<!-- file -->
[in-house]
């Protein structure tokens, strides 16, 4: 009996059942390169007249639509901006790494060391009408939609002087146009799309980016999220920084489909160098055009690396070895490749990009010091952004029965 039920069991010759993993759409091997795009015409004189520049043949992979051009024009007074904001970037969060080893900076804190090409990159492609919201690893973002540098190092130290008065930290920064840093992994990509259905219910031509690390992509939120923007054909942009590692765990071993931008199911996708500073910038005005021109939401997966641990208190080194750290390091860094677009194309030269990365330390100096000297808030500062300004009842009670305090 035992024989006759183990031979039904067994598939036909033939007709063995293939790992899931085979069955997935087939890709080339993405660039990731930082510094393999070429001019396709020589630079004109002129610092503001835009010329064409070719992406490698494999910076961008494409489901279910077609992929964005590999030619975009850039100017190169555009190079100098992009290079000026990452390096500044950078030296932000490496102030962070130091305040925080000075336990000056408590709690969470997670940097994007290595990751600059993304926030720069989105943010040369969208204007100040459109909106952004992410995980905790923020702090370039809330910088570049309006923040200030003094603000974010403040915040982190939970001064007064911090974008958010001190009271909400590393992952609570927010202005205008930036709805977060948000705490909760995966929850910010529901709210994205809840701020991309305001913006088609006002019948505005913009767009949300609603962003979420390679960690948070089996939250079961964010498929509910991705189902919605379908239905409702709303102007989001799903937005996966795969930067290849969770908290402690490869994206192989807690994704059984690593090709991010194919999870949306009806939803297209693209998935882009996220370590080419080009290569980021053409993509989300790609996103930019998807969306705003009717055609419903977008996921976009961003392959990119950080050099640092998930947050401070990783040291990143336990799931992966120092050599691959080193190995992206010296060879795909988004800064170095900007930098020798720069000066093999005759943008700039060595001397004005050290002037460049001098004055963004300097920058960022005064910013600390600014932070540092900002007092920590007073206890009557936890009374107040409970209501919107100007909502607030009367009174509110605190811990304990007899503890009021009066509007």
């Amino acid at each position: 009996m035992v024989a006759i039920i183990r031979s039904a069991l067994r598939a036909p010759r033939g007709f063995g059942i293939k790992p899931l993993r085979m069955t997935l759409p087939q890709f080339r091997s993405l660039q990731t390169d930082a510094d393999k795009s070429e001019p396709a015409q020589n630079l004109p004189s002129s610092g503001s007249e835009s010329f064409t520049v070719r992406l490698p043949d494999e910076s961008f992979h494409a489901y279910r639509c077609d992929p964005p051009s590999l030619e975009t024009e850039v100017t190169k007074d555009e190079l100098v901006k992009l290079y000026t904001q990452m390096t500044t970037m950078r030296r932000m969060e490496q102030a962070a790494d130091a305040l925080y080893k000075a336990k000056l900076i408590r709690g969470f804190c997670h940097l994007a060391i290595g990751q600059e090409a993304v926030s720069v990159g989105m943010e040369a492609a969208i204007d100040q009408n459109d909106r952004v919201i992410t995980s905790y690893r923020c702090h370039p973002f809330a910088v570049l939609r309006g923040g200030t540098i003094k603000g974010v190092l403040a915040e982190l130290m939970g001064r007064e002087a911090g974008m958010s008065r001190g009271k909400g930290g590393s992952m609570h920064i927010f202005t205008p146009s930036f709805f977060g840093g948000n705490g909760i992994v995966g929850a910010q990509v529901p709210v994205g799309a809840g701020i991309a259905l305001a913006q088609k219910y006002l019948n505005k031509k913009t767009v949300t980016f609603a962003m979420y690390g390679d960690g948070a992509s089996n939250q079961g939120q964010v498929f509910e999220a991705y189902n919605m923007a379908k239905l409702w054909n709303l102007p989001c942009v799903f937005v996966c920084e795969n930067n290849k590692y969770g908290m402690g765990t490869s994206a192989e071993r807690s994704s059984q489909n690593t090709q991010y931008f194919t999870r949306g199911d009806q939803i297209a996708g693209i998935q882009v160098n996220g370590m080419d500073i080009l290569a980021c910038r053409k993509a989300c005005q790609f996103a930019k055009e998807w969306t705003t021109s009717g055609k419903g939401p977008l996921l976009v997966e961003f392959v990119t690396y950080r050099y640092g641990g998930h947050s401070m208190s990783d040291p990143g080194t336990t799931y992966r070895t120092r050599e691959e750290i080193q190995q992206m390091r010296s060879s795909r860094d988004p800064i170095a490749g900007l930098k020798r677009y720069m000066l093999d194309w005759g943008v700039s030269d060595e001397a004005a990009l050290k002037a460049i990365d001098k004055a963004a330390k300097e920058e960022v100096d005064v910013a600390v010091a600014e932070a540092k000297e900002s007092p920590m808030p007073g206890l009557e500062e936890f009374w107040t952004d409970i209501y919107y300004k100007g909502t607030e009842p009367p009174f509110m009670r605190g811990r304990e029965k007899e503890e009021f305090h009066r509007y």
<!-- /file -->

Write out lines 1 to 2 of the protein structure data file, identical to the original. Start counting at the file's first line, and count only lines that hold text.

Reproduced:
[in-house]
């Protein structure tokens, strides 16, 4: 009996059942390169007249639509901006790494060391009408939609002087146009799309980016999220920084489909160098055009690396070895490749990009010091952004029965 039920069991010759993993759409091997795009015409004189520049043949992979051009024009007074904001970037969060080893900076804190090409990159492609919201690893973002540098190092130290008065930290920064840093992994990509259905219910031509690390992509939120923007054909942009590692765990071993931008199911996708500073910038005005021109939401997966641990208190080194750290390091860094677009194309030269990365330390100096000297808030500062300004009842009670305090 035992024989006759183990031979039904067994598939036909033939007709063995293939790992899931085979069955997935087939890709080339993405660039990731930082510094393999070429001019396709020589630079004109002129610092503001835009010329064409070719992406490698494999910076961008494409489901279910077609992929964005590999030619975009850039100017190169555009190079100098992009290079000026990452390096500044950078030296932000490496102030962070130091305040925080000075336990000056408590709690969470997670940097994007290595990751600059993304926030720069989105943010040369969208204007100040459109909106952004992410995980905790923020702090370039809330910088570049309006923040200030003094603000974010403040915040982190939970001064007064911090974008958010001190009271909400590393992952609570927010202005205008930036709805977060948000705490909760995966929850910010529901709210994205809840701020991309305001913006088609006002019948505005913009767009949300609603962003979420390679960690948070089996939250079961964010498929509910991705189902919605379908239905409702709303102007989001799903937005996966795969930067290849969770908290402690490869994206192989807690994704059984690593090709991010194919999870949306009806939803297209693209998935882009996220370590080419080009290569980021053409993509989300790609996103930019998807969306705003009717055609419903977008996921976009961003392959990119950080050099640092998930947050401070990783040291990143336990799931992966120092050599691959080193190995992206010296060879795909988004800064170095900007930098020798720069000066093999005759943008700039060595001397004005050290002037460049001098004055963004300097920058960022005064910013600390600014932070540092900002007092920590007073206890009557936890009374107040409970209501919107100007909502607030009367009174509110605190811990304990007899503890009021009066509007």